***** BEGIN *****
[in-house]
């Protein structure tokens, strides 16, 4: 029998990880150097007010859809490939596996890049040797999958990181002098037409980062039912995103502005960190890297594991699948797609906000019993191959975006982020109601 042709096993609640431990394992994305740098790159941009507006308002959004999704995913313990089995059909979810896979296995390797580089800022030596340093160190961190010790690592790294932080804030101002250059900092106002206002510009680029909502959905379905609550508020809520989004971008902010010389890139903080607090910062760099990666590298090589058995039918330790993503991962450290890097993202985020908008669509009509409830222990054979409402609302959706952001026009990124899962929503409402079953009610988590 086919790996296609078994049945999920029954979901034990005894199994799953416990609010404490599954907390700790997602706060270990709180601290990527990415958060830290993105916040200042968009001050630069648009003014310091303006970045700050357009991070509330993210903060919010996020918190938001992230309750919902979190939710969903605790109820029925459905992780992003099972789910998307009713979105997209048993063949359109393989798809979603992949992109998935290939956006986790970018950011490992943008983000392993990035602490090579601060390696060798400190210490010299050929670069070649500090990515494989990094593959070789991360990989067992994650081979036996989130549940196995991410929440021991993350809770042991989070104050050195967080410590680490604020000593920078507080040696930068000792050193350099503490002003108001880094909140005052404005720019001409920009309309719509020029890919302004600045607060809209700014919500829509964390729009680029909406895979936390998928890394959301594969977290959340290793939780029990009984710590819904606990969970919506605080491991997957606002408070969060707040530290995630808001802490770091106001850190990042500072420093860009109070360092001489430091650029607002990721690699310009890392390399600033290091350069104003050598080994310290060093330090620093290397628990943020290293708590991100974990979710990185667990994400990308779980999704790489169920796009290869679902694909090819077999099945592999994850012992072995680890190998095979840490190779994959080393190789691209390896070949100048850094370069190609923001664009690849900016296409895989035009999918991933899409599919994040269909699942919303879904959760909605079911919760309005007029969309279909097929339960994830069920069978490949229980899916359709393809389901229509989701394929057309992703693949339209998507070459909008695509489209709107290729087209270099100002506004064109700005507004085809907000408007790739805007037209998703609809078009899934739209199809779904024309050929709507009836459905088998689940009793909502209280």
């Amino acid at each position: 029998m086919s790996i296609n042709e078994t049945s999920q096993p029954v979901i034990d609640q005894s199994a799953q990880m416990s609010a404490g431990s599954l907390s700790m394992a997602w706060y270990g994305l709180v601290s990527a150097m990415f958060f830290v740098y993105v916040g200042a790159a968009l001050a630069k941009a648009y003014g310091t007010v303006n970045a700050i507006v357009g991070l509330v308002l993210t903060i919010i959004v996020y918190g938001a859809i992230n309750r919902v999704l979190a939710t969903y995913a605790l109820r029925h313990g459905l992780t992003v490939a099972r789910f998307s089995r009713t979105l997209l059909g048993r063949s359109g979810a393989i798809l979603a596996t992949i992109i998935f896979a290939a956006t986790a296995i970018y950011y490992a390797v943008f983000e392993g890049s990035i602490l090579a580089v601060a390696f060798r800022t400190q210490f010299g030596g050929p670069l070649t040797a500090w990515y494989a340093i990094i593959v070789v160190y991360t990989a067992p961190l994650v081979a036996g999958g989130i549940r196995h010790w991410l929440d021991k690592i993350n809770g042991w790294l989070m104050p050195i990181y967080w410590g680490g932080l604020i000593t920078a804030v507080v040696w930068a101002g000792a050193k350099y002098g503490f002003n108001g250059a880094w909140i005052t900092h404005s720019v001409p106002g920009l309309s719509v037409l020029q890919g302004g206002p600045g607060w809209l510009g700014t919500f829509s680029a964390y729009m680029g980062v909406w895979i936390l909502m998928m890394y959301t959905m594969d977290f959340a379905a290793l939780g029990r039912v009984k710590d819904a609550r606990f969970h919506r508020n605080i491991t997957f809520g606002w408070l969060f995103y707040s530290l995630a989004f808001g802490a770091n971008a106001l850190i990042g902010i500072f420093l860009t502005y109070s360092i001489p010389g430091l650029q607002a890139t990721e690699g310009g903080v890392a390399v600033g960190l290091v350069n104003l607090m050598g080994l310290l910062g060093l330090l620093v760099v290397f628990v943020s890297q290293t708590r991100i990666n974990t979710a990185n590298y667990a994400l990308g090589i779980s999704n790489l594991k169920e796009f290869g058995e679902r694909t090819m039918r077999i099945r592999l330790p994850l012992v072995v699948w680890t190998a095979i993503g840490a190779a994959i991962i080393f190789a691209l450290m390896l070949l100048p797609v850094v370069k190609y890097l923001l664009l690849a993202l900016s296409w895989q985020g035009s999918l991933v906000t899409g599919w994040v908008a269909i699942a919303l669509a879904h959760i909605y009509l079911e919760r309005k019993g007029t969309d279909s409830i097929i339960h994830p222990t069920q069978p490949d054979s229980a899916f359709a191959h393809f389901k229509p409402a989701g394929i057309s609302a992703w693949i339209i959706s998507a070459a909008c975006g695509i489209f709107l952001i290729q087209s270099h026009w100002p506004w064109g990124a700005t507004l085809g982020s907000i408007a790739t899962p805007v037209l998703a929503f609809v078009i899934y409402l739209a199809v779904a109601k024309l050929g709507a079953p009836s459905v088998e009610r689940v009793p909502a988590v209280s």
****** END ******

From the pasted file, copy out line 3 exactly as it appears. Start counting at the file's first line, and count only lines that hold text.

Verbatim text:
């Amino acid at each position: 029998m086919s790996i296609n042709e078994t049945s999920q096993p029954v979901i034990d609640q005894s199994a799953q990880m416990s609010a404490g431990s599954l907390s700790m394992a997602w706060y270990g994305l709180v601290s990527a150097m990415f958060f830290v740098y993105v916040g200042a790159a968009l001050a630069k941009a648009y003014g310091t007010v303006n970045a700050i507006v357009g991070l509330v308002l993210t903060i919010i959004v996020y918190g938001a859809i992230n309750r919902v999704l979190a939710t969903y995913a605790l109820r029925h313990g459905l992780t992003v490939a099972r789910f998307s089995r009713t979105l997209l059909g048993r063949s359109g979810a393989i798809l979603a596996t992949i992109i998935f896979a290939a956006t986790a296995i970018y950011y490992a390797v943008f983000e392993g890049s990035i602490l090579a580089v601060a390696f060798r800022t400190q210490f010299g030596g050929p670069l070649t040797a500090w990515y494989a340093i990094i593959v070789v160190y991360t990989a067992p961190l994650v081979a036996g999958g989130i549940r196995h010790w991410l929440d021991k690592i993350n809770g042991w790294l989070m104050p050195i990181y967080w410590g680490g932080l604020i000593t920078a804030v507080v040696w930068a101002g000792a050193k350099y002098g503490f002003n108001g250059a880094w909140i005052t900092h404005s720019v001409p106002g920009l309309s719509v037409l020029q890919g302004g206002p600045g607060w809209l510009g700014t919500f829509s680029a964390y729009m680029g980062v909406w895979i936390l909502m998928m890394y959301t959905m594969d977290f959340a379905a290793l939780g029990r039912v009984k710590d819904a609550r606990f969970h919506r508020n605080i491991t997957f809520g606002w408070l969060f995103y707040s530290l995630a989004f808001g802490a770091n971008a106001l850190i990042g902010i500072f420093l860009t502005y109070s360092i001489p010389g430091l650029q607002a890139t990721e690699g310009g903080v890392a390399v600033g960190l290091v350069n104003l607090m050598g080994l310290l910062g060093l330090l620093v760099v290397f628990v943020s890297q290293t708590r991100i990666n974990t979710a990185n590298y667990a994400l990308g090589i779980s999704n790489l594991k169920e796009f290869g058995e679902r694909t090819m039918r077999i099945r592999l330790p994850l012992v072995v699948w680890t190998a095979i993503g840490a190779a994959i991962i080393f190789a691209l450290m390896l070949l100048p797609v850094v370069k190609y890097l923001l664009l690849a993202l900016s296409w895989q985020g035009s999918l991933v906000t899409g599919w994040v908008a269909i699942a919303l669509a879904h959760i909605y009509l079911e919760r309005k019993g007029t969309d279909s409830i097929i339960h994830p222990t069920q069978p490949d054979s229980a899916f359709a191959h393809f389901k229509p409402a989701g394929i057309s609302a992703w693949i339209i959706s998507a070459a909008c975006g695509i489209f709107l952001i290729q087209s270099h026009w100002p506004w064109g990124a700005t507004l085809g982020s907000i408007a790739t899962p805007v037209l998703a929503f609809v078009i899934y409402l739209a199809v779904a109601k024309l050929g709507a079953p009836s459905v088998e009610r689940v009793p909502a988590v209280s």